What Are Principal Horse Breeds in Britain? (Most Common British Horses)

There are 7 most common horse breeds in Britain. They are: Clydesdale, Cleveland Bay, Hackney Horse, Shire, Thoroughbred, Suffolk and Anglo-Arab. As a bonus, we will also write about the Irish Draught Horse breed , at the very end of this article.

Table of Contents (Horspedia)

The Clydesdale Horse | One of the Most Common British Horse Breeds (Quick Facts and Specs)

The Clydesdale is a heavy horse that originated in the Clyde Valley in Lanarkshire, Scotland. This horse breed cam as a result of crossing local mares with heavier Flemish stallions first imported at the beginning of the eighteenth century.

Clydesdale Horse

The considerable demand for a strong draught horse suitable for farm work and for transporting coal from the Scottish mines meant that the breed quickly flourished, and great emphasis has always been given to breeding individuals with sound legs and good feet.

The Clydesdale horse is smaller than the Shire horse and, for such a large animal, has active paces. The various coat colours usually include a good deal of white on the face and on the legs the latter carrying profuse feathering and sometimes also on the body.

Clydesdale Horse (Size Colours Characteristic and Uses)

  • size: 16.2 h.h. (165 cm)
  • main colours: usually bay or brown, although grey and black also occur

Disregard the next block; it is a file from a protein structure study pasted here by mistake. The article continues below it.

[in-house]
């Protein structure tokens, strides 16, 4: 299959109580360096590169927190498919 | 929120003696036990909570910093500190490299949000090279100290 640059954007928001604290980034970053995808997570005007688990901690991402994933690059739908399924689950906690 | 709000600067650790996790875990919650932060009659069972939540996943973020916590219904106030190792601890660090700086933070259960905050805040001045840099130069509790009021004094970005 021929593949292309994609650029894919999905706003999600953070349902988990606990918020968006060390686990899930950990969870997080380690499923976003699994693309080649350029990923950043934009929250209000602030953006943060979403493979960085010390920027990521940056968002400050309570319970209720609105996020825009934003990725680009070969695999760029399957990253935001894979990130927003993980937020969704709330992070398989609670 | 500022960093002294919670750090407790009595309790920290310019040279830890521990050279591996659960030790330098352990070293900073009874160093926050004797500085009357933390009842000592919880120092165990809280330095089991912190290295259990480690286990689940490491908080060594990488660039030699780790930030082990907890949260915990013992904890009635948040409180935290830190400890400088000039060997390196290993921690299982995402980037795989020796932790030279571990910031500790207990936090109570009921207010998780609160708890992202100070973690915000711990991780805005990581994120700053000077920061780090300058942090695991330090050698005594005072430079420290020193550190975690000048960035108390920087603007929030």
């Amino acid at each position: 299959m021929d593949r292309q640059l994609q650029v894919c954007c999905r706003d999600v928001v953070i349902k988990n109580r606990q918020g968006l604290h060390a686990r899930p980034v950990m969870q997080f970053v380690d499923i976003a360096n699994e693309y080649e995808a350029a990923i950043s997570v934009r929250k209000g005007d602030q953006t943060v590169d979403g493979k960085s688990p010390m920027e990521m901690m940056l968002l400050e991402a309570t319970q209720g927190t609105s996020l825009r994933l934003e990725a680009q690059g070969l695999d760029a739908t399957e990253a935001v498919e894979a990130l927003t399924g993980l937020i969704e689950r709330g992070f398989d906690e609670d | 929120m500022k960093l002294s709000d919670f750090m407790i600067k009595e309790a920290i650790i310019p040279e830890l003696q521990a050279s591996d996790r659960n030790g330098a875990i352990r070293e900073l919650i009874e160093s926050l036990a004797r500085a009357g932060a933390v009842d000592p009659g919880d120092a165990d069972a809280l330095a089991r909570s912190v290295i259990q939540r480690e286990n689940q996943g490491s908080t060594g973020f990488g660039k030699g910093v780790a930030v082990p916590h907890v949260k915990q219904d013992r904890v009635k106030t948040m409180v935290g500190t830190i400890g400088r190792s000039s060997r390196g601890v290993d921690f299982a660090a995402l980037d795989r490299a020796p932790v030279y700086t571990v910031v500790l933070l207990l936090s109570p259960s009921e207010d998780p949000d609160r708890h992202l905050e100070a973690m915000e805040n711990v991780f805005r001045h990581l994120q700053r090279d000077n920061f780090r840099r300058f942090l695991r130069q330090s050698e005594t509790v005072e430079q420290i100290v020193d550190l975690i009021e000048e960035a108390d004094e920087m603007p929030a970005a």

• characteristic: active paces
  • uses: heavy draught work

Cleveland Bay Horse | Another Common British Horse Breed (Quick Facts)

The oldest and purest of the indigenous British horse breeds, the Cleveland Bay was used in the seventeenth and eighteenth centuries as a pack animal.

Cleveland Bay Horse Breed

It originated in Cleveland where it evolved from the bay coloured Chapman horse of Cleveland – and has remained relatively free from external influences, although some Thoroughbred blood was introduced into the breed around the end. of the eighteenth century.

The Cleveland Bay is a handsome horse with a large convex head, good shoulders, a deep girth and a strong, fairly long back.

The hindquarters are powerful, and the legs are short with good bones and feet. Notable characteristics of the breed include its intelligence, strength and stamina.

Due to the shortage of pure-bred mares, it is currently classified as critical by the Rare Breeds Survival Trust.